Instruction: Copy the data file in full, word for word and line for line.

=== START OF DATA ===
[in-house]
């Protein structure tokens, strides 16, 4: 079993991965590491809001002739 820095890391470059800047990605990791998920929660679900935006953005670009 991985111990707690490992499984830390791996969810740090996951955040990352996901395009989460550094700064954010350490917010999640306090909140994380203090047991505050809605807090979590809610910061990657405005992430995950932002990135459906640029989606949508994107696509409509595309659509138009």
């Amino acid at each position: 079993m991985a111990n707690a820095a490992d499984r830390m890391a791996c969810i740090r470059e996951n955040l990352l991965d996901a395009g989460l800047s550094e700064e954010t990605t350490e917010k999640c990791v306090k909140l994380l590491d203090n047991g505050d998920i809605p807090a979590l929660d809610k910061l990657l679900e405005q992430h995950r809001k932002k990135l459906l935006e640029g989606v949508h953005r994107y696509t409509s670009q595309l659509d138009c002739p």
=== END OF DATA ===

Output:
[in-house]
């Protein structure tokens, strides 16, 4: 079993991965590491809001002739 820095890391470059800047990605990791998920929660679900935006953005670009 991985111990707690490992499984830390791996969810740090996951955040990352996901395009989460550094700064954010350490917010999640306090909140994380203090047991505050809605807090979590809610910061990657405005992430995950932002990135459906640029989606949508994107696509409509595309659509138009």
């Amino acid at each position: 079993m991985a111990n707690a820095a490992d499984r830390m890391a791996c969810i740090r470059e996951n955040l990352l991965d996901a395009g989460l800047s550094e700064e954010t990605t350490e917010k999640c990791v306090k909140l994380l590491d203090n047991g505050d998920i809605p807090a979590l929660d809610k910061l990657l679900e405005q992430h995950r809001k932002k990135l459906l935006e640029g989606v949508h953005r994107y696509t409509s670009q595309l659509d138009c002739p």